Cheshire trio Doves are back in 2019 with a series of live dates, Getintothis’ Peter Guy on a band with so much more in their arsenal than traditional rock and roll.
There’s been numerous times we’ve made the case on these pages for 1990s guitar music.
Whether it was Oasis or Blur. Radiohead or Pulp. The Manics or Suede. Supergrass or Elastica. We’d argue there was barely a better time to be a teenager. The revisionists and their weary cynicism aimed at British pop music during the ’90s misses the entire point – it was a galvanising, triumphant and exhilarating time for music which swept up and changed the lives of millions.
However, when it became known as ‘Britpop‘ the cracks began to appear. The deluge of bands that traded weakly on those that led the charge was undeniable. But the finger of blame shouldn’t have been pointed at the artists – but the labels and media which both desperately, and lazily, lapped up the landfill at their disposal.
The after effects are still being felt today. Rock and roll in critical quarters is treated at best with a suspicious raised-eyebrow. Or worst, a contemptuous scowl at this supposed dinosaur act of artistry.
It’s not hard to see why. Chief culprits Coldplay spawned a legion of bed-wetters including the ultimate big-selling soaks Snow Patrol, Mumford and Keane. While co-conspirators in ruining British rock and roll The Libertines managed to cook up a cauldron of horrendous imitators including The Paddingtons, The Others, Razorlight, The Holloways, The Kooks and many more we’re refusing to Google.
Yet in among this mountain of aural gack, the early part of the 2000s, the UK was cooking up some consistently fine guitar music.
The Coral riffed on Beefheart, sea shanties and glorious Merseybeat pop, The Cooper Temple Clause, while more infamous for their haircuts, delivered a colossal cauldron of heavy riffs and guttural post-rock, Elbow finally released their Talk Talk inspired melancholic wonder Asleep In The Back complete with doomy saxophones and soulful balladry, The Music combined the psychedelia of The Stone Roses and gift-wrapped it in thundering cyclical Led Zep mountainous noise while the much-underrated Oceansize released the remarkably ambitious spacerock monolith Effloresce.
Hell,even Kasabian melded their original inspiration of Oasis vitriol and Tangerine Dream synth-imbued kraut to mesmeric effect. Nowadays they couldn’t be further from their original blueprint.
Yet this period of UK guitar music is somewhat abandoned – set adrift almost in shame by rock critics who dabbled too much in a supernova of cocaine and alcohol abuse during those heady Blairite years of excess and shameless indulgence.
Few bands are more overlooked though than Cheshire – not Mancunian – trio, Doves. Such was their consistency, finely weaved melodies and subtlety orchestrated production that it was of little wonder when they announced their live return in late 2018 that social media was ablaze with virtual raised fists punching the sky.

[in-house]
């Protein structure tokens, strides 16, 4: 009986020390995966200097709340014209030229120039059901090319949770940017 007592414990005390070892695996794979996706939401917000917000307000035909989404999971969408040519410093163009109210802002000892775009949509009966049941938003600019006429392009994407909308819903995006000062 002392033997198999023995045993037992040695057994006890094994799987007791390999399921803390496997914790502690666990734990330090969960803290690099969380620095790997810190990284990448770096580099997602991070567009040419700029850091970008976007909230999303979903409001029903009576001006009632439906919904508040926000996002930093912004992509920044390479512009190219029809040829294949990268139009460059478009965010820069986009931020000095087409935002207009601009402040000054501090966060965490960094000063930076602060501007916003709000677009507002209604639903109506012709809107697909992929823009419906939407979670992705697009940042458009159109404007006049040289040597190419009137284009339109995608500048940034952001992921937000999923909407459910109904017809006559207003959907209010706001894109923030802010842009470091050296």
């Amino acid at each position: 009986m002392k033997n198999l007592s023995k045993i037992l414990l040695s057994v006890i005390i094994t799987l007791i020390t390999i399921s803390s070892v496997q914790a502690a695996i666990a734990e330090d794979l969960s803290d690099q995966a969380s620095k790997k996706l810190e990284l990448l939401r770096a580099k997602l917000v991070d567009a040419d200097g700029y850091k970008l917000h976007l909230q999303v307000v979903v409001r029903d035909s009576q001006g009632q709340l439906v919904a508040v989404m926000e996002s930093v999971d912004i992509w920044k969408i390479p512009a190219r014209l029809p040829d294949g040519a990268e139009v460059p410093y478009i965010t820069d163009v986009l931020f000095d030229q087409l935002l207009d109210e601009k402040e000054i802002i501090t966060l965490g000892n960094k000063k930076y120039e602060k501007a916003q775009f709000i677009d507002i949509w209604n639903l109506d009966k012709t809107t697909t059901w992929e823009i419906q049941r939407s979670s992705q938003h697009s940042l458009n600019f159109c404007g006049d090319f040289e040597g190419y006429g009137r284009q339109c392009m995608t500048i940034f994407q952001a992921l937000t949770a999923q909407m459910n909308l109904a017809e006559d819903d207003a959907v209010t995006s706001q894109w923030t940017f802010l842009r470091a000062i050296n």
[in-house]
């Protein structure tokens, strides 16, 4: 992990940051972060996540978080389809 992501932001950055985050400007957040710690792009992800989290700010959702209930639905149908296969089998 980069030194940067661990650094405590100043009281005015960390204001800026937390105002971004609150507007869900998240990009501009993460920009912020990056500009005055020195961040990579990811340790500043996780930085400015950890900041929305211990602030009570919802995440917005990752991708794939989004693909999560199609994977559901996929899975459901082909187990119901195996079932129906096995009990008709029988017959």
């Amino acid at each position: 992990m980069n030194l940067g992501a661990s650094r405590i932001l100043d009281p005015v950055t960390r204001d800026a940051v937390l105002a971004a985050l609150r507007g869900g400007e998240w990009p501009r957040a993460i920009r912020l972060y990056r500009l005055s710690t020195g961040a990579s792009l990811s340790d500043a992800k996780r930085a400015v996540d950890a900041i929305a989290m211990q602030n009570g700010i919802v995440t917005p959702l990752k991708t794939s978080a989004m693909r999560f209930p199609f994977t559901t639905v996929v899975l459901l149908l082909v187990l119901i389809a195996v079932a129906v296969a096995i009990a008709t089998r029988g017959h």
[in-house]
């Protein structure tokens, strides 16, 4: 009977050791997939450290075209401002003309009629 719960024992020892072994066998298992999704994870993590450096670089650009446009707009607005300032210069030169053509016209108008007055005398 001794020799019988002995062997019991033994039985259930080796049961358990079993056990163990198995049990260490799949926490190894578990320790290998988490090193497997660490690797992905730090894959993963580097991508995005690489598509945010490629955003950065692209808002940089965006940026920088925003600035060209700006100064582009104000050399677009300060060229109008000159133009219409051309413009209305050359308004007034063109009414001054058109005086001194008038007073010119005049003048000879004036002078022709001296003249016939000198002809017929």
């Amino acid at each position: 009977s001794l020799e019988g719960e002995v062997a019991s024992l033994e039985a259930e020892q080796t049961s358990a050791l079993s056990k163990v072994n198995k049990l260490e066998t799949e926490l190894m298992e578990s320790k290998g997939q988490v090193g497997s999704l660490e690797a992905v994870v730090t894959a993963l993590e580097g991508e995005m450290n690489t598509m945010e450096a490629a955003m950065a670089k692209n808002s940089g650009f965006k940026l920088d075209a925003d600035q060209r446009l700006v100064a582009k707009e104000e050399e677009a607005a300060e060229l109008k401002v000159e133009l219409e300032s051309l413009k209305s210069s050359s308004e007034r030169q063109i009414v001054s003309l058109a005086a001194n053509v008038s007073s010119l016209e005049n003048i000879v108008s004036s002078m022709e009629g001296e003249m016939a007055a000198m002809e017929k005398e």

Much like the aforementioned Elbow, Doves emerged from tragedy after tragedy before releasing their sublime debut album which regrettably is somewhat a ‘forgotten’ classic in their field primarily because of the trappings of what went before them; namely Oasis and what followed, Coldplay.
For here is a band of white fellas who look more likely to be found down your local nursing a pint of mild or playing an extra in a Shane Meadows film than fronting a rock and roll band.
Yet, what distinguishes them from Elbow – is they never sold out to do the choir thing with soulless banks of violins. Quite the opposite, Doves experimented and enriched their sound with layer upon layer of textured dynamic noise.
Forever the underdogs, they remain one of the finest bands of their generation – lost souls, indeed. Here’s ten of their very best.
UPDATE: The band have just revealed they will play a special one off date at Warrington’s Parr Hall on Thursday March 28. Tickets go on sale Tuesday March 19 at 10am. Best act fast those tickets will fly.
Doves are excited to announce they will play a warm up show at Warrington's Parr Hall on March 28th.
Tickets go on sale tomorrow at 10am.
— Doves (@dovesmusicblog) March 18, 2019
10. Pounding from The Last Broadcast (2002)
Make no mistake, not all Doves tracks were complex multi-layered epics – they know how to make thumping straightforward rockers – and the appropriately named Pounding was perhaps the best of ’em. A clattering Andy Williams drum beat provides the relentless drive before brother Jez follows suit with a riff plucked from the Joshua Tree handbook.
But it’s that signature wall of feedback and double strike of the kit which rocket-launches this into orbit right from the off which induces goosebumps. Other fist-to-the-belly big hitters include Catch The Sun and it’s instrumental rhythmical b-side Crunch – but neither quite land the knock out blow of Pounding.
9. Kingdom Of Rust from Kingdom Of Rust (2009)
Like a Mexican shuffle which slowly unravels, Kingdom Of Rust is one of few stand out moments from the band’s final album. It took Doves four years to complete, and while reviews which favourable, it has perhaps aged less well than their other three offerings.
That said, there are moments of magic. Winter Hill is a beatific skyscraper but it’s the epic grandiosity of Kingdom Of Rust with it’s twinning of chiming guitars and reverb soaked piano (played by long-time live collaborator and unofficial fourth member Martin Rebelski – who himself released a superb debut Thanks for Your Thoughts in 2003) and air of majesty which makes this their last truly great single.
8. The Sulphur Man from The Last Broadcast (2002)